• Sweepstakes taxes
  • Customs fees
  • Handling charges or shipping fees
  • Service fees
  • Withholding
  • Any other charges

However, you never have to pay upfront to receive a legitimate prize. Sweepstakes taxes are paid directly to the IRS along with your regular tax return.

Except for rare exceptions, such as port fees for a cruise prize or a nominal amount for hotel taxes, anyone who asks you to pay taxes on prizes directly to them is running a scam.

Sweepstakes Scams Use Free E-mail Accounts

If you receive a win notification by email, check the email address that sent the notification. If it's from a free email address, like Gmail or Yahoo Mail, take care — that could be a warning sign of a scam.

Some small companies legitimately notify winners from a free email address. But if you receive a win notice claiming to be from a big company like Publishers Clearing House or Microsoft, but the email arrived from a free account, you can be sure that you're dealing with a sweepstakes scam.

Also, be wary of email addresses that look close to, but not the same as, those from official companies. Like "" might look OK until you notice that the official company has an "s" after "publisher".

Sometimes scam artists will spoof the email address so that it looks like it's coming from a legitimate company, even when it's not. Stay alert for phishing emails.

Sweepstakes Scams Tell You You've Won Contests You Didn't Enter

The only sweepstakes you can win are ones you've entered. If you receive a win notification from a giveaway that you don't remember entering, it's a red flag. 

It's possible you did enter and then forgot about it, of you used an easily-overlooked method like scanning your grocery store club card. But before you respond, take the time to do some additional research.

If you organize your sweepstakes entries with folders, you can easily check to make sure that you actually entered the giveaway.

Another way of verifying that your prize win is not a scam is to look up the telephone number for the sweepstake sponsor, then call and verify your winnings. However, don't use a telephone number given in your suspicious win notification unless you can verify that it is legitimate from another source, like a phone book.

Sweepstakes Scams Send You Large Checks with Your Notifications

If your win notification comes with a check as your prize, it's a sure sign that you've won, right? Wrong. If the check is worth more than $600, it's a sure sign that you're being scammed.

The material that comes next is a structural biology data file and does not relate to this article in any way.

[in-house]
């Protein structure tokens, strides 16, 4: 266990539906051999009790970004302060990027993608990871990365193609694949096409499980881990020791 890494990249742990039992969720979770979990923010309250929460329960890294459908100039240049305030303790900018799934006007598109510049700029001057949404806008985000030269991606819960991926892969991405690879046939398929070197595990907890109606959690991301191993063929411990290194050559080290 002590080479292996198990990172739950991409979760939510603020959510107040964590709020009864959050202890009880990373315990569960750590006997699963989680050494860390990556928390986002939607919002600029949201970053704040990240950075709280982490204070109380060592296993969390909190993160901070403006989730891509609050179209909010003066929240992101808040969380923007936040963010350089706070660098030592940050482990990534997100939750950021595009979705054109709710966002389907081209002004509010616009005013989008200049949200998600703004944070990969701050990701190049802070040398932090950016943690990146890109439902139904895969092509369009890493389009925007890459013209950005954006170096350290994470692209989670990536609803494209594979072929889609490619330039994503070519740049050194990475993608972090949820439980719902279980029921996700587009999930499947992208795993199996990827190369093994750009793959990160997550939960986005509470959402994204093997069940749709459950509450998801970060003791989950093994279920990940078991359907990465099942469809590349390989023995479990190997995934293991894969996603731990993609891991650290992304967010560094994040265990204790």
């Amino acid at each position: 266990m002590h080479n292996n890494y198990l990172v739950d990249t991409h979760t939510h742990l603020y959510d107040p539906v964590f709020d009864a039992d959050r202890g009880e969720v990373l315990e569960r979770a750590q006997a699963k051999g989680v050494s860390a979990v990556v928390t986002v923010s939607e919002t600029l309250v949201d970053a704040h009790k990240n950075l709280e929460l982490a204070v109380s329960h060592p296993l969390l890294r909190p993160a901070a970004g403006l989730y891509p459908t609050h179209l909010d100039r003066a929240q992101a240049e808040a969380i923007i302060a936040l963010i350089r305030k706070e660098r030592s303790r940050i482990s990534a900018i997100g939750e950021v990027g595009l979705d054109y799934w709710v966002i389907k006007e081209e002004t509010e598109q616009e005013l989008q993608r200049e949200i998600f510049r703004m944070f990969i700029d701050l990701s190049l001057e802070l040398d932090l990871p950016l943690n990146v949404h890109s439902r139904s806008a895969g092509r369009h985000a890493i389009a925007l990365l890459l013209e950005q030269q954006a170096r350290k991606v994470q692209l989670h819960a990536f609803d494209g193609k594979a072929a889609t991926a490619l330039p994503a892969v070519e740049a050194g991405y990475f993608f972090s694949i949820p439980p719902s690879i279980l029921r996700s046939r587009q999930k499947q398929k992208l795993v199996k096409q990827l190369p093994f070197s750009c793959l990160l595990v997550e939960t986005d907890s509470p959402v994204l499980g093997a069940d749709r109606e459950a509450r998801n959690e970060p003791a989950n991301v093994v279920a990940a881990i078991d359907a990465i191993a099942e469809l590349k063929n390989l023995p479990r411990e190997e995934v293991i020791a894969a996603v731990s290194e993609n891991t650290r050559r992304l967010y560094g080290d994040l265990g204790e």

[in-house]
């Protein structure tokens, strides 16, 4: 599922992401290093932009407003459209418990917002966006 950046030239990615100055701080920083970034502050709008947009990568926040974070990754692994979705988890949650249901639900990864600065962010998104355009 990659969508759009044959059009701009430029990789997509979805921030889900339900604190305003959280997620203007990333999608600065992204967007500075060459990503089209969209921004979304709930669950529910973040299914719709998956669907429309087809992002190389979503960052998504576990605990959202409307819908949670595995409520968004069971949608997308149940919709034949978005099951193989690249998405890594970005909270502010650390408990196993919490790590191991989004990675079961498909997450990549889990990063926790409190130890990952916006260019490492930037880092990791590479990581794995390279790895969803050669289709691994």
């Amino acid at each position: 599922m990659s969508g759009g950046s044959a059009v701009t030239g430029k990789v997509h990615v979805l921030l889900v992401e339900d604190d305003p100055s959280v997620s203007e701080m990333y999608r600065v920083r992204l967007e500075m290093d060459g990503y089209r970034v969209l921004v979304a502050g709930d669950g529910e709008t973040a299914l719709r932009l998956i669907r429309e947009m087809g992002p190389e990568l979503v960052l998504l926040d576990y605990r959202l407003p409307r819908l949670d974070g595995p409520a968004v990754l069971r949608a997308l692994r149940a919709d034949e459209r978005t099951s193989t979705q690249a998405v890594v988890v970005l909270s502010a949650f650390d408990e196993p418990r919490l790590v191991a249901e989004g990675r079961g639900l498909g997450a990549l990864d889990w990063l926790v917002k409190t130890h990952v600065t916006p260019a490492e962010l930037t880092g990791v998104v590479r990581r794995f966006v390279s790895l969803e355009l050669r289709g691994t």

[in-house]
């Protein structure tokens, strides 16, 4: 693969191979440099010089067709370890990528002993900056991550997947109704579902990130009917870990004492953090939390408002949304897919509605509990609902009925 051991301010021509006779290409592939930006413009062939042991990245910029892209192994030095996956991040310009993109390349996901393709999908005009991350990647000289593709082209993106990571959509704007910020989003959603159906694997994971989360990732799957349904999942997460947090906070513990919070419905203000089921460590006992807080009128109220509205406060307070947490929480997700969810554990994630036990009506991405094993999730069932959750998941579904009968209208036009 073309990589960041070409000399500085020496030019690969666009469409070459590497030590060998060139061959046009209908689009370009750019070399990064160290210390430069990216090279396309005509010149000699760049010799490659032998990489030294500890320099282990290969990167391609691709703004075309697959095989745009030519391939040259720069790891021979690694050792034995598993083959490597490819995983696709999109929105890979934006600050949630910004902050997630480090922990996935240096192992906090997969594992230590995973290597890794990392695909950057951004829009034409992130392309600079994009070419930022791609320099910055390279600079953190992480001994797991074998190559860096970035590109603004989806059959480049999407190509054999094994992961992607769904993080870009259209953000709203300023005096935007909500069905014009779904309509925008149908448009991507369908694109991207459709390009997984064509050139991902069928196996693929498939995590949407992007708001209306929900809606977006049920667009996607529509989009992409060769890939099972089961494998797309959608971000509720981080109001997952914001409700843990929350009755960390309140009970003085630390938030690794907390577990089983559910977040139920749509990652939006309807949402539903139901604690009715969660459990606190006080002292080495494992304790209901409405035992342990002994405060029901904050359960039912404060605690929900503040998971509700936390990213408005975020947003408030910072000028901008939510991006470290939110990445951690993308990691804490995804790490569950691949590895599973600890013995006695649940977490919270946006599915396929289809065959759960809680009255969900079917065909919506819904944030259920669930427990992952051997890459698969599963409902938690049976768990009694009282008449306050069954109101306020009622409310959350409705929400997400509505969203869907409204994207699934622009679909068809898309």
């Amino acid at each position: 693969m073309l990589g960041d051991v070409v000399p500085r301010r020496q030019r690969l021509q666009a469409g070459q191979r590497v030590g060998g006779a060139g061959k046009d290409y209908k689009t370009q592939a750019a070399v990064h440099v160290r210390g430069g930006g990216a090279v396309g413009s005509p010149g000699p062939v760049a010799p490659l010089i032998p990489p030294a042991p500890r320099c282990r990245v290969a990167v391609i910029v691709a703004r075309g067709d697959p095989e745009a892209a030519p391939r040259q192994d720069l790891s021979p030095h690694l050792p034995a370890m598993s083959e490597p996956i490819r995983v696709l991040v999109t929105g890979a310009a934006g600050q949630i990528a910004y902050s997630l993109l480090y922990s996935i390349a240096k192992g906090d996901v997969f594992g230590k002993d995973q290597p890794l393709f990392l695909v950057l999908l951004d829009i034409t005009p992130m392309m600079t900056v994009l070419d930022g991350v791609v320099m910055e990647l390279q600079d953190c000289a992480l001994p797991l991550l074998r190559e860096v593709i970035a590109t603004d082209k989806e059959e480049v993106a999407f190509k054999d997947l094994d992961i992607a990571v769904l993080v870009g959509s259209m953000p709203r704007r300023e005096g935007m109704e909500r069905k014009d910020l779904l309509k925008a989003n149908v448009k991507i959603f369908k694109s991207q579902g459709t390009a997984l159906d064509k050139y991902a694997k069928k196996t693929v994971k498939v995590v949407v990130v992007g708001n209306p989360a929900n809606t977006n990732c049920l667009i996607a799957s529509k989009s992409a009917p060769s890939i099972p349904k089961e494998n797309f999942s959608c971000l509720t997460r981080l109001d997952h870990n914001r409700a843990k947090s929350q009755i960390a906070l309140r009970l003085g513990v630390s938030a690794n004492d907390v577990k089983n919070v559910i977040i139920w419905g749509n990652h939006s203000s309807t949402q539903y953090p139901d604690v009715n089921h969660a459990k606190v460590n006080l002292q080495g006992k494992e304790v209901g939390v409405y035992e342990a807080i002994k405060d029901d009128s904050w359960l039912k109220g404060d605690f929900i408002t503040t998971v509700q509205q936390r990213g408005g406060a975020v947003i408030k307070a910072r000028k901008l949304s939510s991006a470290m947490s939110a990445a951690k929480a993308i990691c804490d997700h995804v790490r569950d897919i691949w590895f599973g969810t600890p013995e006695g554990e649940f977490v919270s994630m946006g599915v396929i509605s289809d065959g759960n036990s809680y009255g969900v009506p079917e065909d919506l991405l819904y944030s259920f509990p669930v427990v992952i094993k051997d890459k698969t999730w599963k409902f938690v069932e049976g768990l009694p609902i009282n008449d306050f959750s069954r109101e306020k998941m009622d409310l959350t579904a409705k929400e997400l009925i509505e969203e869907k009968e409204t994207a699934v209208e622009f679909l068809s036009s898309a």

To fool people into thinking that sweepstakes scams are legitimate, con artists send counterfeit checks along with their phony win notifications. This is called a fake check scam.

This is dangerous in more ways than one: Not only do you not get the money, but cashing fraudulent checks is a crime. If you deposit that check, you could be liable for fines and could even have your bank account closed. You'll also lose any money you send to the scammers.

For more information, see Check Scams: What They Are, and How to Avoid Them.

Remember, legitimate sweepstakes require affidavits before sending out prizes worth over $600.

Sweepstakes Scams Instruct You to Wire Money

Does your win notification include instructions to wire cash to the sponsor? If so, run. Even in the few legitimate cases where you have to pay money to a sponsor, you wouldn't need to use a wire service.

Criminals use services like Western Union to receive illicit funds because it is nearly impossible to trace who received the money. Western Union transfers are handled like cash, meaning that the con artists can simply pick it up and disappear. You can say goodbye to any money you sent. 

A new twist on this sweepstakes scam signal: con artists are now asking their victims to buy Green Dot Money Pack cards from retailers like Walmart. These cards let you transfer money by simply giving the recipient the numbers printed on the card. Once you've done that, there's little to no chance of getting your money back.

Sweepstakes Scams Pressure You to Act in a Hurry

Does your win notification pressure you to respond immediately or lose your chance to claim your prize? If so, proceed carefully.